Hey Artist: Your Mama Shouldn’t Do Your Marketing For You

When I was a child, I really wanted a slinky. Not the plastic two toned neon slinky, I wanted the metal one. In the red brick row home that I grew up in, we had a huge wooden staircase that (in my mind) was built for a slinky to “walk” down.

Money was tight, so I knew it was pointless to ask for a toy outside of my birthday or Christmas. But as fate would have it, my school was having a candy sale fundraiser. I ran to my mother for permission to sign up and she happily agreed.

I came home with the order form and within two days, my mother Edythe had gotten enough candy orders to earn my slinky. I was overjoyed. My mother ran the biggest salon in Philadelphia called Glemby inside of a department store in downtown Philadelphia called John Wannamaker’s. I know she got all of her stylists and customers to order candy. After all, my mom was and is a hustler. With minimal effort, I had my slinky in record time! Truth be told, the school got over on us kids because for the amount of candy you had to sell, you could have purchased 20 slinkys.

That was the only time I depended on my mother for sales. I was all of 4 years old. As an adult, I’ve come to realize that as a business owner, it’s extremely foolish to rely on your friends and family members to make sales.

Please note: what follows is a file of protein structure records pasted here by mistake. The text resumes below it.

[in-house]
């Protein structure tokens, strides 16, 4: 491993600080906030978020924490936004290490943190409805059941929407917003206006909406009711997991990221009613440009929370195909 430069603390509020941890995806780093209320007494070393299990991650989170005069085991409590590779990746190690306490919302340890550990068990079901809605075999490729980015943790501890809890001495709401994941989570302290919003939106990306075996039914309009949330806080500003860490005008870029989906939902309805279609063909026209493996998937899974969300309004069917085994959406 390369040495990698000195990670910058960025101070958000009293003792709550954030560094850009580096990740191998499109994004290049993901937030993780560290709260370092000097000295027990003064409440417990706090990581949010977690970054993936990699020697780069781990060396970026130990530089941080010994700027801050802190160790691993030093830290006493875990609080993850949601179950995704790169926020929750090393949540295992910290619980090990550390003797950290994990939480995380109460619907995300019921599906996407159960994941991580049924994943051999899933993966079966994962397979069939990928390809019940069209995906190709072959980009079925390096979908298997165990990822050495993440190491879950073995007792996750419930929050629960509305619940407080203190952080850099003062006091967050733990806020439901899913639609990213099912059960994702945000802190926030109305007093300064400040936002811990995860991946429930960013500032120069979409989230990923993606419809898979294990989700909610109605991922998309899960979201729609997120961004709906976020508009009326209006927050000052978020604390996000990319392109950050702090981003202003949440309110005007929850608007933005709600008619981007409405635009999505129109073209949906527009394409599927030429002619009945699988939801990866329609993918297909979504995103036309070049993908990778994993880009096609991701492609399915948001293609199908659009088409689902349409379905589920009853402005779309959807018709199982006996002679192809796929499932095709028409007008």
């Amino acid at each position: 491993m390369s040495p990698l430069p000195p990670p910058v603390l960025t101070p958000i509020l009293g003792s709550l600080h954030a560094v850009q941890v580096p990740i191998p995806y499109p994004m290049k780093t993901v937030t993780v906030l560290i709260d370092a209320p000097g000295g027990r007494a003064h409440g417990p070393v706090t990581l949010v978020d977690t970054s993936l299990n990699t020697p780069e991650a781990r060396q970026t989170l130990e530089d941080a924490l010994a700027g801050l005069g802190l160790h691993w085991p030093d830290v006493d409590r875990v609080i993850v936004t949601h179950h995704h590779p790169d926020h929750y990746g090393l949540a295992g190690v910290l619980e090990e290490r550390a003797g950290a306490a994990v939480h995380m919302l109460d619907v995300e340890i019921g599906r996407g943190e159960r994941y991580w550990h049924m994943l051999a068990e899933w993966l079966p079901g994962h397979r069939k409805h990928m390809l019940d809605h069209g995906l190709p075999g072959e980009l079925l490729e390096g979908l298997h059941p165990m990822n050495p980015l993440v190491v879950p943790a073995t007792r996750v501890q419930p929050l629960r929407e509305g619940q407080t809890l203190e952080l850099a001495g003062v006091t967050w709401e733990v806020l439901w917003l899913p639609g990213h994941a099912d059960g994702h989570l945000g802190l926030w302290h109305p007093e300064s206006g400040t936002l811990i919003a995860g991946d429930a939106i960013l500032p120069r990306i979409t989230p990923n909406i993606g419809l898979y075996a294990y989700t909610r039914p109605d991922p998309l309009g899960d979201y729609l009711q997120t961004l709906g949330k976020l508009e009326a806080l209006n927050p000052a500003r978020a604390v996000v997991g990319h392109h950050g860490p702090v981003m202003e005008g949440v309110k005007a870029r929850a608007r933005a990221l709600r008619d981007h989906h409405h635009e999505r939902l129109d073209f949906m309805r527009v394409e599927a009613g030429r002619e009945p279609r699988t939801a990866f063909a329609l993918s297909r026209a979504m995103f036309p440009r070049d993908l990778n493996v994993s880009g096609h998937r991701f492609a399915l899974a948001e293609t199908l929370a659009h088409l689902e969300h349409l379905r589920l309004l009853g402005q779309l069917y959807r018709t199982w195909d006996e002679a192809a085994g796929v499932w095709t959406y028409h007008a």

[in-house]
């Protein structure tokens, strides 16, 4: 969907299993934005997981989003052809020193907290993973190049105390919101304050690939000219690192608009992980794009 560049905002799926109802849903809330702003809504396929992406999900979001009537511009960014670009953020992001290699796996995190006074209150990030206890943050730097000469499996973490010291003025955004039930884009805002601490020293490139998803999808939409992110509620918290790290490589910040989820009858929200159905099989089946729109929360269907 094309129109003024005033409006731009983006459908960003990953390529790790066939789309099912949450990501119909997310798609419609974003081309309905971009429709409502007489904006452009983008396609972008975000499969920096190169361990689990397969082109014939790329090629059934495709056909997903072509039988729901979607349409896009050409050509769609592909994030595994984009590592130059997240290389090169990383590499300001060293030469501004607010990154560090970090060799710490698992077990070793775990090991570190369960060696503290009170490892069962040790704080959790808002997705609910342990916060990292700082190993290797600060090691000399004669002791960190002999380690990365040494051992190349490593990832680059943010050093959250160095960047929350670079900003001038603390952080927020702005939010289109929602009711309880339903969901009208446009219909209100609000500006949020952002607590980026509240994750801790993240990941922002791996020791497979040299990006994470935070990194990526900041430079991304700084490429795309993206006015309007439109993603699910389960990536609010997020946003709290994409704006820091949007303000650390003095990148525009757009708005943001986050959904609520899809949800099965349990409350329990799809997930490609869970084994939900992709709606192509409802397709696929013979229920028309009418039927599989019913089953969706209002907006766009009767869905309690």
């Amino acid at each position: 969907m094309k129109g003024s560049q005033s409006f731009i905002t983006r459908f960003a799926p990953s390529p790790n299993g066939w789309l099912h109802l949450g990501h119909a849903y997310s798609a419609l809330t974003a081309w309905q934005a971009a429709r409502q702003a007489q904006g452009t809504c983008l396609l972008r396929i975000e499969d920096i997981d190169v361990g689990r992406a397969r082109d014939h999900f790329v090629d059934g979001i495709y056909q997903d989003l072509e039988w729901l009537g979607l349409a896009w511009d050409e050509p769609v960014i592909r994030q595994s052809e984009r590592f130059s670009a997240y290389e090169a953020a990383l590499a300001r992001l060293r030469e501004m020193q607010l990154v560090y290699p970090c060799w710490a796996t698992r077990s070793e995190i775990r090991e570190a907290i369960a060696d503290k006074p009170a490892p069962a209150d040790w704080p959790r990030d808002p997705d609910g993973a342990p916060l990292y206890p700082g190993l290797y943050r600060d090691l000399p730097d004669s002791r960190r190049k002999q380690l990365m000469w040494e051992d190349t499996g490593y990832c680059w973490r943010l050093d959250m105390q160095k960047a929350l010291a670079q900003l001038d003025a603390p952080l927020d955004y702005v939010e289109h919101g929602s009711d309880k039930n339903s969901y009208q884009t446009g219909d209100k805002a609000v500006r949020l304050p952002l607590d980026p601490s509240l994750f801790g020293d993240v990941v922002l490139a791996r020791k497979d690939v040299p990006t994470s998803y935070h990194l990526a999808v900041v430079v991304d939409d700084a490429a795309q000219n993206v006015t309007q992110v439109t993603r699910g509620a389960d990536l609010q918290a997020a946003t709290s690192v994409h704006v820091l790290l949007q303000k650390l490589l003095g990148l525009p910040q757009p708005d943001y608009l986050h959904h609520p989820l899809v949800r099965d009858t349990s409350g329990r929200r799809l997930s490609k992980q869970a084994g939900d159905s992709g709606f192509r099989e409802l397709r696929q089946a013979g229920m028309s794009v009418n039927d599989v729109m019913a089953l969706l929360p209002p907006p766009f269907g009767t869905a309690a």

The average person has about 25-30 relatives. The earth has over 7.4 Billion people who inhabit it. Which group do you think is more likely to get you to the success you’re looking for?

Don’t be frustrated, upset or disappointed with friends and family for not buying your product or service. Most people mean well but they know too much about you. Sometimes that stops them, even if only on a subconscious level from putting funds toward your dreams.

I consider myself lucky that my mother still supports my endeavors. Though long retired, she makes sure her book club buys each one of my books when they’re published. Though I’m grateful, I’d be an idiot to think that 30 sales would make me a #1 best selling author. I still have to promote and campaign and tour. Don’t even get me started on advertising costs!

The work should go beyond your home, your mother’s house and your Facebook friends. If you want to succeed in business, you have to put away childish things. (1 Corinthians 13:11).

My goals are much bigger now than walking a slinky down the steps. Yours should be too!

David Anderson is one of the top Business and Sales Coaches in the country. His latest #1 Best Selling Book, Pitch Close Upsell Repeat is available here

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